The partnership, announced Wednesday (Aug. 16), lets Coinbase users in Canada deposit and withdraw funds from their bank accounts to and from their crypto wallets.
“A robust regulatory framework combined with the world’s third-most crypto-aware nation make Canada a perfect fit for alternative payment methods and innovative financial services,” Trustly said in a news release provided to PYMNTS.
“With Trustly, Coinbase users will easily connect their bank accounts to their Coinbase account, allowing them to add funds instantly or withdraw funds seamlessly using EFT or Interac payment rails.”
The release notes the growing popularity of crypto options in Canada, where — per a survey by the Ontario Securities Commission — more than 30% of people intend to purchase crypto assets next year. Later this year, Trustly says it will expand on the partnership with Coinbase by enabling direct bank transfers over EFT (electronic funds transfer).
“By enabling use of the EFT network, users will be able to benefit from seamless deposits, withdrawals, and high-value deposit limits,” the release said.
Coinbase announced its new Canadian effort earlier this week. As PYMNTS noted at the time, the company has been talking about international expansion plans for months as it faced scrutiny from regulators in the U.S. like the Securities and Exchange Commission (SEC).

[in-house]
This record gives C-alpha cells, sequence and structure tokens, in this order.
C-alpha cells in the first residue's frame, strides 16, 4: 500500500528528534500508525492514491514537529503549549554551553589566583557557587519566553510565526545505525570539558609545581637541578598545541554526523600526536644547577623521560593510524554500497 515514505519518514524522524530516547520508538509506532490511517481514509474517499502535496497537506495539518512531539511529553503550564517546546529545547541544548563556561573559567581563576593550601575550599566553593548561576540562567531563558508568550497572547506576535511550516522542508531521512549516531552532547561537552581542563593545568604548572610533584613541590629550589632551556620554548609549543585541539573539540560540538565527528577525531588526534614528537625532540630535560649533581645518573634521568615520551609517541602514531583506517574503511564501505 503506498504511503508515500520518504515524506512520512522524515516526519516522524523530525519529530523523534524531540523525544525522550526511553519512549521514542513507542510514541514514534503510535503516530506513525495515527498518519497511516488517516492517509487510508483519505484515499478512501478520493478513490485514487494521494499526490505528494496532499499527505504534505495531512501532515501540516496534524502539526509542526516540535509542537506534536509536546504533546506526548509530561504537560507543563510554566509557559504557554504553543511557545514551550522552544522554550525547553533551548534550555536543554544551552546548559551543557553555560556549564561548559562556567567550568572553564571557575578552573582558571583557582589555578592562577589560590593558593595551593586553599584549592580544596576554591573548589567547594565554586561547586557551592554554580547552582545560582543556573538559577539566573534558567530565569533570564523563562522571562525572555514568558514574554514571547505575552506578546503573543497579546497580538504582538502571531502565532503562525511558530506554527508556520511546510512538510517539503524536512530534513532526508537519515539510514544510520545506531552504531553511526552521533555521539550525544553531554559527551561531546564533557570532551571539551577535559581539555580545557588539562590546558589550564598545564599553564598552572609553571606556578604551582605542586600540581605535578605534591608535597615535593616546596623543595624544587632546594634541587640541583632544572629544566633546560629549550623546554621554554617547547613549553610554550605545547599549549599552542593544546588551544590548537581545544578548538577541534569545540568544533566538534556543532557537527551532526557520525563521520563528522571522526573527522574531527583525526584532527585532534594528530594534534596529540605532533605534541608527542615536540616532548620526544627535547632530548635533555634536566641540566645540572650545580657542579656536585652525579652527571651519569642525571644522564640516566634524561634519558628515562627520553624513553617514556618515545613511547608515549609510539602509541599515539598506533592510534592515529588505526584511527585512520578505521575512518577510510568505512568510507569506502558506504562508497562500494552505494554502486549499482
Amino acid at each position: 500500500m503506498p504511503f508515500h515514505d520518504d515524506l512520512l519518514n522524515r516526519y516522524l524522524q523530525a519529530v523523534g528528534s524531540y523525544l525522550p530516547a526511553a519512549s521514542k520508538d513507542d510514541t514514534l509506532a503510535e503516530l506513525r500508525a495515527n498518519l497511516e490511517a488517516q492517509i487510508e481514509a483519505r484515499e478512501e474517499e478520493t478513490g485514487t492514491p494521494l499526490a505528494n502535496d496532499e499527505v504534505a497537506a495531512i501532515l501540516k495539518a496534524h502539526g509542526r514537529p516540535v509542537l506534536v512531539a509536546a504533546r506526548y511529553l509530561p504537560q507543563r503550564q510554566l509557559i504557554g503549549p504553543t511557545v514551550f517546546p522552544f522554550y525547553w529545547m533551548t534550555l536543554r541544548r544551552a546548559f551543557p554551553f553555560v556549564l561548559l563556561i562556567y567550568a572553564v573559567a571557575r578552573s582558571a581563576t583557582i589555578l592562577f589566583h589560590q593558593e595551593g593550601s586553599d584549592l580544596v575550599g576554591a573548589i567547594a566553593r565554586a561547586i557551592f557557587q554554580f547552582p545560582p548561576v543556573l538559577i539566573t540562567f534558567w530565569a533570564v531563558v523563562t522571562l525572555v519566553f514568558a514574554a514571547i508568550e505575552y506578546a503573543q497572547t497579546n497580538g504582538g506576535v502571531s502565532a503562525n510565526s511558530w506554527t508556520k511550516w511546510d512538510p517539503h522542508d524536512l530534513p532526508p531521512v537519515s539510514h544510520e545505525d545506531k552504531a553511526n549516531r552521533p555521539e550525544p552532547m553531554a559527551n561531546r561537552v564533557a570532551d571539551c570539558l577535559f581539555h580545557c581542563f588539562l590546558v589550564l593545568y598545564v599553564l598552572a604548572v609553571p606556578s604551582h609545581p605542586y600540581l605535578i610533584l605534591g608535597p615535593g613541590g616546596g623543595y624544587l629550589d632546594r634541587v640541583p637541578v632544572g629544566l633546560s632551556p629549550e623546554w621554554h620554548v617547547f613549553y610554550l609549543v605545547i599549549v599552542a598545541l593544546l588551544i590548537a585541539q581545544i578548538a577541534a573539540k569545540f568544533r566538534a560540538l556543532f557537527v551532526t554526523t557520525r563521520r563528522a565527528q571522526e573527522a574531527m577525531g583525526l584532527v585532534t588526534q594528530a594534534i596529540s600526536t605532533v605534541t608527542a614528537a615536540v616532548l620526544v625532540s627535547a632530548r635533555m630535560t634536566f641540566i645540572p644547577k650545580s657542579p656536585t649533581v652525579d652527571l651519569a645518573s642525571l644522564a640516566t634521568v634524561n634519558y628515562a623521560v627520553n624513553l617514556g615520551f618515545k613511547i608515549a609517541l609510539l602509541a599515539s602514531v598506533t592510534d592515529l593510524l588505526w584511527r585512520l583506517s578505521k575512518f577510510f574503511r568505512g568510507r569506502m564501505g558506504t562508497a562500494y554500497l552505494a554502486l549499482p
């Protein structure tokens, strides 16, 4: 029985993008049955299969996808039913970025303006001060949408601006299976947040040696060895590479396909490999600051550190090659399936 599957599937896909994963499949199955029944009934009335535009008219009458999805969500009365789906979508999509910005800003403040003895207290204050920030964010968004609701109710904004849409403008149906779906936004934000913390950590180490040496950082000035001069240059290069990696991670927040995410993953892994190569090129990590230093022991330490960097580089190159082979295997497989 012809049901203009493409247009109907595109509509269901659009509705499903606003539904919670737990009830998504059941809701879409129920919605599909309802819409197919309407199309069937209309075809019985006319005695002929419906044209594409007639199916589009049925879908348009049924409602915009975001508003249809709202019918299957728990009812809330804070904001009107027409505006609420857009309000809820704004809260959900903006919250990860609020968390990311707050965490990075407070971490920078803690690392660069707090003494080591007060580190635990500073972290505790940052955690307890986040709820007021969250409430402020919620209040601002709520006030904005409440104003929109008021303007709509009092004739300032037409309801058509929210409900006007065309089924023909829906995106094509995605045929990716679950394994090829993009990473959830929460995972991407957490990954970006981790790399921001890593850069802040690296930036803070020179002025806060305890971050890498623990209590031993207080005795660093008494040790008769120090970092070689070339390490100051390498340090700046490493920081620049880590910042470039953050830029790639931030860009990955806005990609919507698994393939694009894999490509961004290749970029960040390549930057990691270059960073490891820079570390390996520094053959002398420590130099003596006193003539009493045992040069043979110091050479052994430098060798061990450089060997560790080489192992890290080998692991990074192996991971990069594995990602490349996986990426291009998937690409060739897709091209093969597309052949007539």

In May, Coinbase — after getting a license from the Bermuda Monetary Authority — debuted the Coinbase International Exchange. This exchange lets institutional users based in eligible jurisdictions outside of the U.S. trade perpetual futures, which Coinbase said made up for nearly three-quarters of global crypto trading volume in 2022.
Around the same time, Coinbase said it was setting up operations in the United Arab Emirates (UAE), seeing the Middle East as a “strategic bridge” between customers in Europe and Asia.
“We are looking for a home to set up an international hub that could serve the long tail of countries in the world,” CEO Brian Armstrong told Bloomberg TV.
He added that Coinbase still sees the U.S. as a crucial market and has no intention of leaving the country, despite what the company continues to maintain is a lack of clarity from regulators.
Canada, meanwhile, beefed up its rules for cryptocurrency companies last year in the wake of the collapse of the FTX exchange.
In February, the Canadian Securities Administrators told unregistered companies they had 30 days to either register with the government or exit the country.
As PYMNTS wrote, Canada’s regulations mandate that platforms must keep Canadian clients’ assets with an appropriate custodian and “segregate these assets from the platform’s proprietary business.” The rules also forbid offering margin or leverage for Canadian customers.